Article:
I should acknowledge the compelling reason for adding them to the masthead: by then they were doing so much more than merely logging manuscripts and emptying dehumidifiers. Rather, we’d come to look for their help with the ever-growing slew of submissions. Brilliant and talented though our associates have been, however, this expanding role made it incumbent on us to train them intensively in how to read—not as a scholar, nor even as a writer, but as an editor. This requires a distinct set of skills that are not entirely self-evident. Over time, the training developed into a weekly seminar that continues to be rigorous, lively, productive, and fun.
It’s true, of course, that these students also benefit from an expanding set of duties, as well as the opportunity to play a more integral role in producing the Kenyon Review. Apart from the intrinsic reward, the experience and training have provided them with substantial bona fides when seeking a job in publishing or with a literary agent, or even when applying to graduate school.
I’ve been struck recently by attempts to label such benefits as a kind of “experiential education”—students learning valuable skills in a nonacademic environment—similar to internships, which are the pedagogical flavor of the moment. Or, in a phrase still more infelicitous: the training and responsibilities of the KR associates have been touted as “high impact practices.” Sigh. I suppose.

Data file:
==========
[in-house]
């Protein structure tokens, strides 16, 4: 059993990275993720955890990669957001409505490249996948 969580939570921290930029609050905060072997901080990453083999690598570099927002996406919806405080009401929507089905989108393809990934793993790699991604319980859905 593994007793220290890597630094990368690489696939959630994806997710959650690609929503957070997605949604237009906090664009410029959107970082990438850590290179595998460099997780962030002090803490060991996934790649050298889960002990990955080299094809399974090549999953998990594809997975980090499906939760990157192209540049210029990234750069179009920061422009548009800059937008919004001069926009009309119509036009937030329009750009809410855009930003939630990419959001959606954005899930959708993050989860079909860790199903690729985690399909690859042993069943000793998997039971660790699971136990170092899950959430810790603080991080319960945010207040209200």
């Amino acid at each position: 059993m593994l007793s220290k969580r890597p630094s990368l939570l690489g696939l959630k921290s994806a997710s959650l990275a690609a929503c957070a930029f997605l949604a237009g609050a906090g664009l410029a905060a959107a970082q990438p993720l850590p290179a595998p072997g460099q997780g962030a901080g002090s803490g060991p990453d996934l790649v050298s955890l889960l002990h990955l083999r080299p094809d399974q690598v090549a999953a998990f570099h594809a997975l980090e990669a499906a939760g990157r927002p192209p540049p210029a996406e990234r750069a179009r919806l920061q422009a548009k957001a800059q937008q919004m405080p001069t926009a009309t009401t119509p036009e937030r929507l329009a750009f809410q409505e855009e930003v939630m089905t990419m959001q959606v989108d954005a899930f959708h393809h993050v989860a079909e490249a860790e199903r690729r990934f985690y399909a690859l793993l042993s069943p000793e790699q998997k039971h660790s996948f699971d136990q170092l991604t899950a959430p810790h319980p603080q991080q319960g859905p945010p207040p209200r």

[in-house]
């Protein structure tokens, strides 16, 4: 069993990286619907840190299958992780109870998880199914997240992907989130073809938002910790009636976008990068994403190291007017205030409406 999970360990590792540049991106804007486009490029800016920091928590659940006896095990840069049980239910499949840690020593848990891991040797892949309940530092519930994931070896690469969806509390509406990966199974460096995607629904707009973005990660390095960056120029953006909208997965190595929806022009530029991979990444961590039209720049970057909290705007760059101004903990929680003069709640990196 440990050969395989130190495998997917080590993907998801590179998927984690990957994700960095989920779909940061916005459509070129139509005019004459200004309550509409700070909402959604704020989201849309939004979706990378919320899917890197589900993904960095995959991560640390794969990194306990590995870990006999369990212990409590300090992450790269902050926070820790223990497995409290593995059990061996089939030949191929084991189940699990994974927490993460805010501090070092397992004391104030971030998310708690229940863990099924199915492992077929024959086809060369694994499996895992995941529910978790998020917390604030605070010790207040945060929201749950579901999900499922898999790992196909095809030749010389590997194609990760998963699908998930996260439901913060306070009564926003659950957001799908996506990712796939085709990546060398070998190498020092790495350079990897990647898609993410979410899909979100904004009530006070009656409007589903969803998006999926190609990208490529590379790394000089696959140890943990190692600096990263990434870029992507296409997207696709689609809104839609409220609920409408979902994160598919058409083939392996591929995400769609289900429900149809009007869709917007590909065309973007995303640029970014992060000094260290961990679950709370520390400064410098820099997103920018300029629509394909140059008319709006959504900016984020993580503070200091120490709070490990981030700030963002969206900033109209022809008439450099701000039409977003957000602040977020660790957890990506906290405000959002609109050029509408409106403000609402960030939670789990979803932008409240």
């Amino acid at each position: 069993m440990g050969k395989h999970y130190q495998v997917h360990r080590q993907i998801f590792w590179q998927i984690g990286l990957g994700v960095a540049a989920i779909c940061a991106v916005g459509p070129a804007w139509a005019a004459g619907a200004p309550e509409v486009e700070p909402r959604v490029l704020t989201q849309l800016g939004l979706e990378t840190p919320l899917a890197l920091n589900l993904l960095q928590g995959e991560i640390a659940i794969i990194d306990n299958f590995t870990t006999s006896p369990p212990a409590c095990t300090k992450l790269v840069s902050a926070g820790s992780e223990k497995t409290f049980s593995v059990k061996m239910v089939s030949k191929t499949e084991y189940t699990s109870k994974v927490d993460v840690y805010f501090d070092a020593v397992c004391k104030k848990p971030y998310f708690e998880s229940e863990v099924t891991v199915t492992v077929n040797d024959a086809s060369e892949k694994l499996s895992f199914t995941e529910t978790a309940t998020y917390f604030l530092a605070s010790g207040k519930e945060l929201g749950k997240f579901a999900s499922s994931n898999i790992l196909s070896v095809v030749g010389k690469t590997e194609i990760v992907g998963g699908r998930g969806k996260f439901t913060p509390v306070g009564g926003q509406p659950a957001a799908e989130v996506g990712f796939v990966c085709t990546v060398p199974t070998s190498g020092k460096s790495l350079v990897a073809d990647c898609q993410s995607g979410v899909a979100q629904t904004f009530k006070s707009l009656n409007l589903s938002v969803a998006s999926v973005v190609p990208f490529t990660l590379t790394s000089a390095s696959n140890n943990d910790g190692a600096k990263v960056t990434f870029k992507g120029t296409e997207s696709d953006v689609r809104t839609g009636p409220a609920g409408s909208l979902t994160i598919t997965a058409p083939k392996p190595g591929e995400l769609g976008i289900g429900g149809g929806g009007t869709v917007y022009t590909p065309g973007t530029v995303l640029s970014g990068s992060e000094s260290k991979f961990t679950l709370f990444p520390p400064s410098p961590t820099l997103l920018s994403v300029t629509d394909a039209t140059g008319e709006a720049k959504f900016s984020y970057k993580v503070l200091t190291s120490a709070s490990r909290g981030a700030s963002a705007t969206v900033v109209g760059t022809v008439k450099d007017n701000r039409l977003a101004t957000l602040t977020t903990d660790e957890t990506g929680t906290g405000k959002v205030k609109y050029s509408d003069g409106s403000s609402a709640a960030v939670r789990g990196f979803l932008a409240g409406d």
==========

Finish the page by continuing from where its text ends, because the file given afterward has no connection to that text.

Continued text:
Obviously, I believe, as a teacher, that the experiences and education and training our associates receive are profoundly valuable. They are deeply enriching in many ways. But we editors at the Review have gained a great deal as well, not least the chance to collaborate with these exceptional young people. Training them has also sharpened our own skills as readers and editors in deciding just what literature deserves to appear under the banner of the Kenyon Review.
Since the advent of online submissions some fifteen years ago, we’ve come to depend on our band of KR associates more than ever. At first, the ability of authors to send their work to us electronically seemed one of the Internet’s unmixed blessings. Over time we could phase out those paper manuscripts arriving by the bucket. No longer was it necessary to log individual pieces manually. Nor did the occasional story or set of poems mysteriously wander off into the editorial ether. Editors—and associates too—could swap, share, and comment on submissions securely and instantaneously.